The pilot of Avatar: The Last Airbender stands up well as an establishing episode. I’ve watched this series several times now and I’m still impressed at how the show puts its best foot forward right from the beginning.
This is evident first in the opening sequence. Nowadays it seems that television shows eschew narrated opening sequences, but this wasn’t the case before the turn of the century. However, most of the time this was a mark against the show, not a statement in its favor. Notable exceptions were the Star Trek and Star Trek: The Next Generation series (a trend that ended with TNG, I believe) – though I may be biased due to my affection for Trek.
What I love about this shows introduction sequence is that it isn’t just a filler for credits; it introduces you to the world you’re entering, the major factions, the historical backdrop, and a brief montage of the main characters. The only other animated introduction that has impressed me with its ability to do this so well is the 2003 Fullmetal Alchemist series.
Also notable from the introduction is the art style of this series. Although Nickelodeon takes its artistic cues from Japanese anime, this is clearly American animation. Additionally, it’s interesting to see the styles of familiar famous anime – notably Hayao Miyazaki – combined with digital animation. On one hand, I find the digital insertions to be a bit jarring. The movement from the drawn map of the world to the digitally placed ships of the Fire Nation shows the stark difference of a softly drawn world and the hard lines of computer rendering. However, the animators seem to have only rarely used digital animation and to good effect overall.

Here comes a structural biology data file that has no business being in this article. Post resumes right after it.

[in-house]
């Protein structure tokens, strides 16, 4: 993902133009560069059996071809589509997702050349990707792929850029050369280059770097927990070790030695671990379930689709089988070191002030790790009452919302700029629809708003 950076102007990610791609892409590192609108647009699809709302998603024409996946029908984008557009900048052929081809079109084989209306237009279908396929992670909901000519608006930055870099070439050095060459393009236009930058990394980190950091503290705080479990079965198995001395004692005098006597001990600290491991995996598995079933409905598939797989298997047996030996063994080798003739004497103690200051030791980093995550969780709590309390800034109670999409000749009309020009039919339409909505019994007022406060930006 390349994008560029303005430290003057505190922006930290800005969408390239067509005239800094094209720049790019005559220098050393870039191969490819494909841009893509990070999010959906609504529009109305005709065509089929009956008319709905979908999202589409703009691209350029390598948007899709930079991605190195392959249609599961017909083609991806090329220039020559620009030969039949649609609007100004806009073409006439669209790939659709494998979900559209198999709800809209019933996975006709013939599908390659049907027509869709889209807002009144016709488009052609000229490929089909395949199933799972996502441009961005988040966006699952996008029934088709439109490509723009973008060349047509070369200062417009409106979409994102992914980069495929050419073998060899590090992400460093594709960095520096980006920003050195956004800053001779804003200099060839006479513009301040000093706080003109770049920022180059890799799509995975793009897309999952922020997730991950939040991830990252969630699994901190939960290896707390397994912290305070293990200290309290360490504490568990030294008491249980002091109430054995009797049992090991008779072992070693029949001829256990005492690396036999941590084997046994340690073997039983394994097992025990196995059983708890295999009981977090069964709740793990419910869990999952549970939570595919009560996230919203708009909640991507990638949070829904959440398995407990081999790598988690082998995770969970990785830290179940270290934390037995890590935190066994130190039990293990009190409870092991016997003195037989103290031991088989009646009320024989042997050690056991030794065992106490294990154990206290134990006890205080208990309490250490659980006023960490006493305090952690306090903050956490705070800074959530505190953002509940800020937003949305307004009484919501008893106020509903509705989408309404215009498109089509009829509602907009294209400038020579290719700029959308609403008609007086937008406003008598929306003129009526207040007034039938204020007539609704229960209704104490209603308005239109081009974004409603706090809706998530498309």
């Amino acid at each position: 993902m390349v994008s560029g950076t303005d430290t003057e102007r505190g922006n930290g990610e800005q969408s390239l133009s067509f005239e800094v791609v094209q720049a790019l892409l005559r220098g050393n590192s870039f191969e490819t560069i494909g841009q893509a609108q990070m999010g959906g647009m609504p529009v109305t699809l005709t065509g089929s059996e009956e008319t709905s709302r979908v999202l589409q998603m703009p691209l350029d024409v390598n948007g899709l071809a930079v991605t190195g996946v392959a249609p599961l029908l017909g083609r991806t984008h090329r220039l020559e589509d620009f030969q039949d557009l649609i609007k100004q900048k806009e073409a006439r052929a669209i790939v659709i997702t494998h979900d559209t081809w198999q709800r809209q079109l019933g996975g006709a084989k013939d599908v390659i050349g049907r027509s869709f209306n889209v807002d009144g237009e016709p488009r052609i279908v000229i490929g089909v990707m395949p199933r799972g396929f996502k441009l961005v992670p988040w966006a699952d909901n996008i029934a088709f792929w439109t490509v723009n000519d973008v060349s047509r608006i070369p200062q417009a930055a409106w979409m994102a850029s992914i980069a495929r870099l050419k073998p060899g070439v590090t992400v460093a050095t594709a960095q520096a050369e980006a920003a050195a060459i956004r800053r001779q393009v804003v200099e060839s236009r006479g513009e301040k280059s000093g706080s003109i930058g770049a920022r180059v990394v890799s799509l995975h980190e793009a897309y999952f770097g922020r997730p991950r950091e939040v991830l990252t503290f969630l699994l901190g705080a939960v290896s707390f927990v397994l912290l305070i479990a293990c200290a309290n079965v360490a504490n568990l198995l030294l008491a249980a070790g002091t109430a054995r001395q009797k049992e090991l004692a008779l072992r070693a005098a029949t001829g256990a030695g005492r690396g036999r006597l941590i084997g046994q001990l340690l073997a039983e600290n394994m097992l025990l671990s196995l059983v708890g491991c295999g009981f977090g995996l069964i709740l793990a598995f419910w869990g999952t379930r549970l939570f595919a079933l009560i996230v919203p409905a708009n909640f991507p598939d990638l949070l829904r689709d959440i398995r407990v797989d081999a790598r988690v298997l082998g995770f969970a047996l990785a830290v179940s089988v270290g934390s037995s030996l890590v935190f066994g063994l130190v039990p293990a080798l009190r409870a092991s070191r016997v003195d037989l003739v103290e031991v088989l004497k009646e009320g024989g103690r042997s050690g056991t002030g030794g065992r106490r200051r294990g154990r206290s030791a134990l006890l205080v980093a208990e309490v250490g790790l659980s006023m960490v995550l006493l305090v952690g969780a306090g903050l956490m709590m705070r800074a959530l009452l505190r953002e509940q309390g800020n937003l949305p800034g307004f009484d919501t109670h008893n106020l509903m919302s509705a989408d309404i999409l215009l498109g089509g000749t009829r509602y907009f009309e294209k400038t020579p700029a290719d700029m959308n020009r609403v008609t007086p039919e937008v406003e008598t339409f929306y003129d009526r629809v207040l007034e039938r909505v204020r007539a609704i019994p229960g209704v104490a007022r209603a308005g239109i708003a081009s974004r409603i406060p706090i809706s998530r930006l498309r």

Alright, to the episode. The episode introduces us to our main characters by establishing dual plotlines. We’re first introduced to Katara & Sokka, out fishing for their village. Right off the bat, you’re reminded that this show is geared towards kids as we are thrust into a typical brother/sister teasing, joking, whining, pseudo-fighting scene. But what sets this otherwise mundane drama apart is the undertone of tension (and perhaps even tragedy) in the reality that these two are responsible for their tribe in a largely troubled world.
I really appreciate the alternating plots between character pairs. Katara & Sokka are contrasted with Uncle Iroh and Prince(?!) Zuko. It’s quickly apparent that despite the differing cultures and settings, they’re complementary sets. Katara is to Sokka as Iroh is to Zuko. Both Sokka and Zuko are young men thrust into responsibility before they have the experience to handle it. Katara and Iroh are the calming, mature influences that temper them and provide a reflective counterpoint to the rashness of the boys they accompany, though not without faults of their own.
Having established the four main characters, we’re introduced to Aang and Appa (his flying bison, though the descriptor has yet to be proven!) towards the end of the episode. Though we the audience know that we’re meeting the titular character, his discoverers (Katara & Sokka) are yet ignorant. The beacon of light alerts Zuko and by extension, Iroh, to his awakening. After Aang’s introduction to the village, he and Katara accidentally set off a trap in a derelict Fire Nation ship, giving Zuko the location of Aang and the Southern Water Tribe’s village – and sets the stage for the conflict between our paired protagonists and antagonists.
Throughout all of this, we are introduced to a number of themes that are especially promising: Aang’s guilty evasion of questions about the Avatar, how he and Appa came to be encased in ice, the question of Aang being the ‘last’ airbender and the significance of that to others and for him, Zuko’s status (honor-bound?) and why he has been searching (and for so long, apparently) for the Avatar, Zuko’s constant state of anger, and Katara & Sakko’s backstory as to how they came to be in charge of their village.
It’s a strong start to the series, with foreshadowing for everyone involved. If the series can make good on these threads, we’re in for a fun ride.